Trump and Sanders Lash Out at a Common Enemy: Free Trade
Policy + Politics

Trump and Sanders Lash Out at a Common Enemy: Free Trade

Tuesday night’s primaries show that Donald Trump and Bernie Sanders have struck upon an issue that could strengthen their presidential bids as the race for the White House pivots toward the Midwest: free trade.

In Michigan, where the Vermont lawmaker scored a major upset over former Secretary of State Hillary Clinton, exit polls showed that the economy and jobs were the decisive issues for voters. Roughly eight in 10 Democratic voters said they were either somewhat or very worried about the economy, according to CNN.

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Almost six in 10 said international trade costs jobs in the U.S., and among that group Sanders beat Clinton by roughly 20 percentage points. That trend should help him as states like Ohio, Illinois and Wisconsin, where international trade has damaged local economies, get ready to hold their primaries.

People in those states “are profoundly disgusted with our trade policies,” Sanders said Wednesday during an interview on MSNBC. Voters “want a trade policy that works for workers, not just the CEOs of large corporations.”

Pressed on the idea that trade is a two-way street, he said the U.S. should not engage in a “race to the bottom” in which American workers compete against workers in Vietnam making 50 cents an hour.

“We need to rethink entirely our trade policies,” he said.

On the campaign trail, Sanders and Clinton have sparred regularly over trade deals. Sanders has crowed that he has opposed virtually every agreement since he was a freshman in Congress and hammered Clinton for reversing her position on the Trans-Pacific Partnership (TPP), the proposed trade agreement with a host of Asia-Pacific countries.

The accusations have painted Clinton into a corner on the issue, especially since she supported NAFTA during her husband’s administration in the 1990s and supported TPP while serving as the nation’s top diplomat.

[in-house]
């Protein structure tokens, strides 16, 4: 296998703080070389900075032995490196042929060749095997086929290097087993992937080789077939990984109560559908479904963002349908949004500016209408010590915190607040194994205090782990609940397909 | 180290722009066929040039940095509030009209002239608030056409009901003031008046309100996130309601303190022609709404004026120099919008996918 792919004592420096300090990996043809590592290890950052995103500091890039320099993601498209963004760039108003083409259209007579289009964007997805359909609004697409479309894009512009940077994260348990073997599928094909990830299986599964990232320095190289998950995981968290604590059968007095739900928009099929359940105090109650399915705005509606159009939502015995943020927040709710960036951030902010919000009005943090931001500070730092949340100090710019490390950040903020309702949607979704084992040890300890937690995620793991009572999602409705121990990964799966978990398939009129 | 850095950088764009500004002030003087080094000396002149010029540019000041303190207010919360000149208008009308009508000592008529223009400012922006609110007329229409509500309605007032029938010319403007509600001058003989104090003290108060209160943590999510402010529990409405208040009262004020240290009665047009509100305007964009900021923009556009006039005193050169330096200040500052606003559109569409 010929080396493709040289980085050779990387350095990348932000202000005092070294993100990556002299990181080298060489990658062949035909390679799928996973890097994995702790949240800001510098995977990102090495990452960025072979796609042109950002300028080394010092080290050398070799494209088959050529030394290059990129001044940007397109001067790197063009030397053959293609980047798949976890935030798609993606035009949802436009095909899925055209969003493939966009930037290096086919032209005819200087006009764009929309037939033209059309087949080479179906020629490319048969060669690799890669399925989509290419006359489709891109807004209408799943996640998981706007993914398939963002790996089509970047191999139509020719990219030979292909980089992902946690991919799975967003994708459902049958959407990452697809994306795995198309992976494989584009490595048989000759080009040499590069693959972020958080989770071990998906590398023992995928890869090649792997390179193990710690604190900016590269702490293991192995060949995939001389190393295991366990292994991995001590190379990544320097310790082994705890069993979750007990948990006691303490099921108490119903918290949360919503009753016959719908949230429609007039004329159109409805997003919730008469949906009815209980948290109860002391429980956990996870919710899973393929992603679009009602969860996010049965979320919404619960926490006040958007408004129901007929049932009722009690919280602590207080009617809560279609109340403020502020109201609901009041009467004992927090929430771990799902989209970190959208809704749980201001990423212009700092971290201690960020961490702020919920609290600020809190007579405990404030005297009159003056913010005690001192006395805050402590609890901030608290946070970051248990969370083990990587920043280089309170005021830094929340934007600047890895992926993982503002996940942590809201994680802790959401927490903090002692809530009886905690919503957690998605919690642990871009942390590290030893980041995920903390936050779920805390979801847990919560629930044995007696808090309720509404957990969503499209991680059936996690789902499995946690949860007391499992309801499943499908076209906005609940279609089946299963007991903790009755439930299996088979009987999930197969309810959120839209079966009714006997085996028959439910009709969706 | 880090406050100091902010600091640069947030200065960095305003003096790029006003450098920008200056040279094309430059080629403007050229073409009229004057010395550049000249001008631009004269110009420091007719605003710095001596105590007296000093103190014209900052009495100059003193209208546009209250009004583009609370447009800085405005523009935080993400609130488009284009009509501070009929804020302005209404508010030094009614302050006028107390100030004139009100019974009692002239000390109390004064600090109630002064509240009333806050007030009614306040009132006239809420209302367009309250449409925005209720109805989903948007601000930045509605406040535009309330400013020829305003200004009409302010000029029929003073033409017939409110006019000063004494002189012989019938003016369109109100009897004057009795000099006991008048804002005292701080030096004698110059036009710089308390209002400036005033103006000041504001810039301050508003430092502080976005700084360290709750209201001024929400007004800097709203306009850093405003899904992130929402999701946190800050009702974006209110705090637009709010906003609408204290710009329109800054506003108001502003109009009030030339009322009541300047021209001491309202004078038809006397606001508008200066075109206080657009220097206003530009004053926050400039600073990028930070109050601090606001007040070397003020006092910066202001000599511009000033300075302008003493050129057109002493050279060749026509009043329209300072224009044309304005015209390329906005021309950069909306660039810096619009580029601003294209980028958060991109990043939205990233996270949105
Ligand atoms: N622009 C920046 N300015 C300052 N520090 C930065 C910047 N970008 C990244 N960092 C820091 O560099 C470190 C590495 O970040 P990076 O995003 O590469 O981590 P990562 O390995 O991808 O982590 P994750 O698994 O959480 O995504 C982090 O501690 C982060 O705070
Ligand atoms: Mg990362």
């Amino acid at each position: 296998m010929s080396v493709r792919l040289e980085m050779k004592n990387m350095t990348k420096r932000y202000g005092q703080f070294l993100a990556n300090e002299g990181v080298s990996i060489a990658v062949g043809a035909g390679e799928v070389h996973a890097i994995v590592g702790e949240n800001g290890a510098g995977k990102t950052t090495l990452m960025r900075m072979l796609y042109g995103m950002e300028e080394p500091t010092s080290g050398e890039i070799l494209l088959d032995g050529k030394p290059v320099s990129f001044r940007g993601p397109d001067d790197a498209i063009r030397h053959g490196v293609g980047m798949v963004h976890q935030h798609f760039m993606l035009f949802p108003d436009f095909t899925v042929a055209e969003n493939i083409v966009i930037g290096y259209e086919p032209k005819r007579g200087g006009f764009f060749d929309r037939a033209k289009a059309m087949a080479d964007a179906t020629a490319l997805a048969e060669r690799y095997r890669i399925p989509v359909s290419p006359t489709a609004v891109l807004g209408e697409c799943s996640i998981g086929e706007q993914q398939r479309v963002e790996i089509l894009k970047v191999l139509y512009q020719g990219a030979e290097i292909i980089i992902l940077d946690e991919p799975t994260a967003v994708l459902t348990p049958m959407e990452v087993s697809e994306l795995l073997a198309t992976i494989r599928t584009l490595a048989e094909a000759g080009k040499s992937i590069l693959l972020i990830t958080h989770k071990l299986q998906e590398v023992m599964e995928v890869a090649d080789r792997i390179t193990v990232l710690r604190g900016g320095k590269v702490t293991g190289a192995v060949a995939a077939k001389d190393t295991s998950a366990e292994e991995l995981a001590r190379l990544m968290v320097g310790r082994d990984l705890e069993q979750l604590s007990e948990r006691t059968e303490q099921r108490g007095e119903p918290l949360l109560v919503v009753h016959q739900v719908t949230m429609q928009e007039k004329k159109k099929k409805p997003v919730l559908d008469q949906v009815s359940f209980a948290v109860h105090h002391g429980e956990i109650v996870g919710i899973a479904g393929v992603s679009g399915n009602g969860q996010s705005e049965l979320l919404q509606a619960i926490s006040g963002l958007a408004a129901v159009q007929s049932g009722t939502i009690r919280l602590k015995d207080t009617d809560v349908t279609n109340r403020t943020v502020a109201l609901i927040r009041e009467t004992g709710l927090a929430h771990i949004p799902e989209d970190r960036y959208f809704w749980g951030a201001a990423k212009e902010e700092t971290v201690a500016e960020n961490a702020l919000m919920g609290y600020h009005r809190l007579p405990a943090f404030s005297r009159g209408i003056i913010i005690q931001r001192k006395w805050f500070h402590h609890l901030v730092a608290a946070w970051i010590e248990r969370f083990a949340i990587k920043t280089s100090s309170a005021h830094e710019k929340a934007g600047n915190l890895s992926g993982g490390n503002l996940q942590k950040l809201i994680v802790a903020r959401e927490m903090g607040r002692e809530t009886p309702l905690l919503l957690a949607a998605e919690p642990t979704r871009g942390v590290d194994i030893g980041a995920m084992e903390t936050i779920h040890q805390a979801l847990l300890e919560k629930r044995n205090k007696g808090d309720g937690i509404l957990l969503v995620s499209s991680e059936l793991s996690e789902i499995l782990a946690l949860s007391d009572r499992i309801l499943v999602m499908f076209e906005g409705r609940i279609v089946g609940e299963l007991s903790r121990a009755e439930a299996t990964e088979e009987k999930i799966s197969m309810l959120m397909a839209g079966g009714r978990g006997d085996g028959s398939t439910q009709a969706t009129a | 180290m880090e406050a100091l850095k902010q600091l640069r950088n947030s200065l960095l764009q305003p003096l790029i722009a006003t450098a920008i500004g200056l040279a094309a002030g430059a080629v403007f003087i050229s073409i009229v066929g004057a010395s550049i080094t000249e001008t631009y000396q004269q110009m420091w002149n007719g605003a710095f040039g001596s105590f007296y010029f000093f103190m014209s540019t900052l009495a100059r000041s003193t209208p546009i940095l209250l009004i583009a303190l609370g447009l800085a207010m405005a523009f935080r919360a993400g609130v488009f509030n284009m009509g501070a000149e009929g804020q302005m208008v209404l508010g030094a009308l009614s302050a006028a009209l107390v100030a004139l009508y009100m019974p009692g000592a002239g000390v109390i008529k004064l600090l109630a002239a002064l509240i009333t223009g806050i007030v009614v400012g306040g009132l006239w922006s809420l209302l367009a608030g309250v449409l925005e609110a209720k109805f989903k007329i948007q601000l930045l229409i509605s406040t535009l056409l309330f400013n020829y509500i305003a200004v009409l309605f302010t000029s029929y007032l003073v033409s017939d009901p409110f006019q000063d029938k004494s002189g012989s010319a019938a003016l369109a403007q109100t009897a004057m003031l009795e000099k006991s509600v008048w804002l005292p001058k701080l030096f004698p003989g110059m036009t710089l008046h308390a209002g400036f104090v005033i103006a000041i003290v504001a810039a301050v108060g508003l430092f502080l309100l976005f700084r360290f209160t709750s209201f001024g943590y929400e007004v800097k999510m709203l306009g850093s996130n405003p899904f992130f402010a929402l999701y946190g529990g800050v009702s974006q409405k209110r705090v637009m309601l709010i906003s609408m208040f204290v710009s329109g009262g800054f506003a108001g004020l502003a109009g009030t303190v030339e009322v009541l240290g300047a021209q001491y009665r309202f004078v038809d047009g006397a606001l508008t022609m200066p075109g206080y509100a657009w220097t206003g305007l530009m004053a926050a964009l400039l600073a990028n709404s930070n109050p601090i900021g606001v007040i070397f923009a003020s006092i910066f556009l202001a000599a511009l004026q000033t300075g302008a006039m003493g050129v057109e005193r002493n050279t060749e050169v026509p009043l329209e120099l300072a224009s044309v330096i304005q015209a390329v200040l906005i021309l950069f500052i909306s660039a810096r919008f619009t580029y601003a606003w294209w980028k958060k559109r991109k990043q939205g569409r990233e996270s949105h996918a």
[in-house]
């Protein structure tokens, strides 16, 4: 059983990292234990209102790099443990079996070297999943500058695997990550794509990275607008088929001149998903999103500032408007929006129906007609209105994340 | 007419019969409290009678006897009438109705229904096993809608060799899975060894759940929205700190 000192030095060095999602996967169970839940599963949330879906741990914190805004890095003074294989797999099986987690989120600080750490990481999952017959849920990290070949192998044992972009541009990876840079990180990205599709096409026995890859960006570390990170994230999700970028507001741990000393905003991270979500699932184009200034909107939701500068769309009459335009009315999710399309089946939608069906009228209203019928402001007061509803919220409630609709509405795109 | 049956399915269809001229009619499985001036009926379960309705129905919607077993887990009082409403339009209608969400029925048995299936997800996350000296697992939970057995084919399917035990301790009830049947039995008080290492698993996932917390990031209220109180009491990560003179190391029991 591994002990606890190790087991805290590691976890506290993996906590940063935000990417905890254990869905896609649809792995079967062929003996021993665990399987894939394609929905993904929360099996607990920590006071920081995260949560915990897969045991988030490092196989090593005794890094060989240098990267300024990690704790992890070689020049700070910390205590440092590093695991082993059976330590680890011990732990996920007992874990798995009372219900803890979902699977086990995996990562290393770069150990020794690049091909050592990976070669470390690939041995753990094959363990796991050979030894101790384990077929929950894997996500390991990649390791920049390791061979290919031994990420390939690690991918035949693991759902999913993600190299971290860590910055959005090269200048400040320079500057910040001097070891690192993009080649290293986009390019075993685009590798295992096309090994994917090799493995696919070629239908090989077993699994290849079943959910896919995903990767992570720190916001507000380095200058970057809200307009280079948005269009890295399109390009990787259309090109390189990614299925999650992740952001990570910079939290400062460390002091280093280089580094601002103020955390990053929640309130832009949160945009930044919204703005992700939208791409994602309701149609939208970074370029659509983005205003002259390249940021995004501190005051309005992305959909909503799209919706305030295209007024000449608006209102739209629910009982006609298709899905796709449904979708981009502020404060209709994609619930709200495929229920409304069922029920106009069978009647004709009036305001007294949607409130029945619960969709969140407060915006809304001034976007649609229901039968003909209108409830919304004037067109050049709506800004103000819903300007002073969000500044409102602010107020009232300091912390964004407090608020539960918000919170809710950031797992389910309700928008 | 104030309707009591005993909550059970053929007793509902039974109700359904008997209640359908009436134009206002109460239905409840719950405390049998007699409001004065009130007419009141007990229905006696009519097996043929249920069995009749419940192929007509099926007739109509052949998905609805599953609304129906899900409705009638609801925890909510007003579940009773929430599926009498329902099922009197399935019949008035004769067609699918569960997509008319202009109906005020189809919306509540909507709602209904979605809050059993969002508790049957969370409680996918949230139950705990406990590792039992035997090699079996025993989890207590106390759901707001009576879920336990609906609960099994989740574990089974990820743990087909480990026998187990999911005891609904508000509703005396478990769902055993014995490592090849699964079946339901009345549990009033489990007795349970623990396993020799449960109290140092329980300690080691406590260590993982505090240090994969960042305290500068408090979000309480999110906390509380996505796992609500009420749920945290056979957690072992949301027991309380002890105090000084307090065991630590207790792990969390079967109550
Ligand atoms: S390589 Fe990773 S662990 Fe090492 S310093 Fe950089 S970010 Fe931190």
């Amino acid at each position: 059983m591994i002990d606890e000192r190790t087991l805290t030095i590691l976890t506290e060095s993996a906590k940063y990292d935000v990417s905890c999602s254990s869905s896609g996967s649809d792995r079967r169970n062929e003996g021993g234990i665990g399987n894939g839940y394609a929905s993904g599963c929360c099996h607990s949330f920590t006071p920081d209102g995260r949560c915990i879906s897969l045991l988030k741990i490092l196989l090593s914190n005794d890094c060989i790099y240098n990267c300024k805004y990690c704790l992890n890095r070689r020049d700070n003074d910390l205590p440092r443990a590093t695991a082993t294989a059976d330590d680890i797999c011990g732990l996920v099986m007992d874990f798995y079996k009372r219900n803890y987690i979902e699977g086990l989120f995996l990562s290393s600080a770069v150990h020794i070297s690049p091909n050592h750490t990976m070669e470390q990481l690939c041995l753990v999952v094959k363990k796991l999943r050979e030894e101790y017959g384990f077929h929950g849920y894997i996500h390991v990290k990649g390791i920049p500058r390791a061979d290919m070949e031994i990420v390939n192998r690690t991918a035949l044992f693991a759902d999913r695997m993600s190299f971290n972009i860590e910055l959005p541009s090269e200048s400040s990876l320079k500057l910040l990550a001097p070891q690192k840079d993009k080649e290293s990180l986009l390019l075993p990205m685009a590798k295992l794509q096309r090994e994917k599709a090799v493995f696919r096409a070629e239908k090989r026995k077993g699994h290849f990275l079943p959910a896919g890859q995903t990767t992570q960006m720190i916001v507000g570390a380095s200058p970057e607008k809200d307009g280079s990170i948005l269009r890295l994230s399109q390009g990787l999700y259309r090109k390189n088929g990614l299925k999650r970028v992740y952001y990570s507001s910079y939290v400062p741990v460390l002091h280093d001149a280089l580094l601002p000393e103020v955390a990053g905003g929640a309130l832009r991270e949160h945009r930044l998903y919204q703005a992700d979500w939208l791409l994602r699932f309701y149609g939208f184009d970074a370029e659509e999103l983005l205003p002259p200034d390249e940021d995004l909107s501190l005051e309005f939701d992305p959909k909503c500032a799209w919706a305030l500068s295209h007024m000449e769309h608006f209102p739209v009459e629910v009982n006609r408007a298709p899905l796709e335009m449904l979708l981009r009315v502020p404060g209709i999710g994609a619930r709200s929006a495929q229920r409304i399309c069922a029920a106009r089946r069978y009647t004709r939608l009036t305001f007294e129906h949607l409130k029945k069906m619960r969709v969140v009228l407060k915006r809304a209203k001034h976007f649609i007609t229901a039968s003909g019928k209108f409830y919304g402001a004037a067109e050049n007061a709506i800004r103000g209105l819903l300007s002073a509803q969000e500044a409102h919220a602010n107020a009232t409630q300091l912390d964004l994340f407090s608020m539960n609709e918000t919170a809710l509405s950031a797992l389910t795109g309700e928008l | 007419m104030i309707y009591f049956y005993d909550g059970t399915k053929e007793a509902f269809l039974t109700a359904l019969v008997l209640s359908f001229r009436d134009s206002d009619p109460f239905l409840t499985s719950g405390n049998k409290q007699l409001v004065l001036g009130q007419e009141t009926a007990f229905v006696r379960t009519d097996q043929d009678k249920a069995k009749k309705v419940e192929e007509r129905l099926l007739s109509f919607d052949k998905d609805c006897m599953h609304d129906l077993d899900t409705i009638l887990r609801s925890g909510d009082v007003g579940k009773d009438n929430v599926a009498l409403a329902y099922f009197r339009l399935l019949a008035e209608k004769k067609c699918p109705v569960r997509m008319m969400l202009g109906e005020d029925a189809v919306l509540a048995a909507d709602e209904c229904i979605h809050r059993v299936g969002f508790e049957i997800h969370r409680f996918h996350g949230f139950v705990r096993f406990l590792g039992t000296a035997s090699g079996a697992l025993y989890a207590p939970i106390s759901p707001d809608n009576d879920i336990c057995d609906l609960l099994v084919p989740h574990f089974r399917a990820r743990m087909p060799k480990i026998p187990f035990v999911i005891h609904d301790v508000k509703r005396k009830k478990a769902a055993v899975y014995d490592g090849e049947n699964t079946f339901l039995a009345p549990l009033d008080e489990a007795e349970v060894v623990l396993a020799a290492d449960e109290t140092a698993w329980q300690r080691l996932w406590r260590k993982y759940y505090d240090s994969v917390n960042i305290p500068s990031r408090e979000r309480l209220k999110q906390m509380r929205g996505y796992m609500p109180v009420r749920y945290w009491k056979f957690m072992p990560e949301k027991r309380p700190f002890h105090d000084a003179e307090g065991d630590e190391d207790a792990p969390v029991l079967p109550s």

The populist message from Sanders will no doubt continue into next week when Ohio holds its primary. Clinton leads Sanders 52 to 43 percent among likely Buckeye State voters, according to the latest Quinnipiac University poll.

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Meanwhile, exit polls show that Trump, who has boasted he would rip up all existing trade agreements, dominated his rivals when it comes to concerns about the issue and the overall economy.

In Michigan, four in 10 voters who said that international trade cost the U.S. jobs supported Trump, and he won the state with nearly 37 percent of the vote.

The same story played out in Mississippi, where eight in 10 voters said they were concerned about the state of the economy. Trump rolled up his third victory of the night with around 47 percent of the vote.

The former reality TV star has notched several of his victories with the help of blue-collar Democrats and independents who feel angry and marginalized in today’s economy.

The trend is likely to continue as CNN/ORC polls released Wednesday show Trump ahead of Marco Rubio and John Kasich in their home states of Florida and Ohio. The businessman leads Rubio 40 to 24 percent and tops Kasich by six points, 41 to 35 percent.

Together, the two states are essential for GOP rivals who hope to hold Trump below the necessary 1,237 delegates for the nomination – and to keep an ardent free trade opponent off the top of the Republican ticket.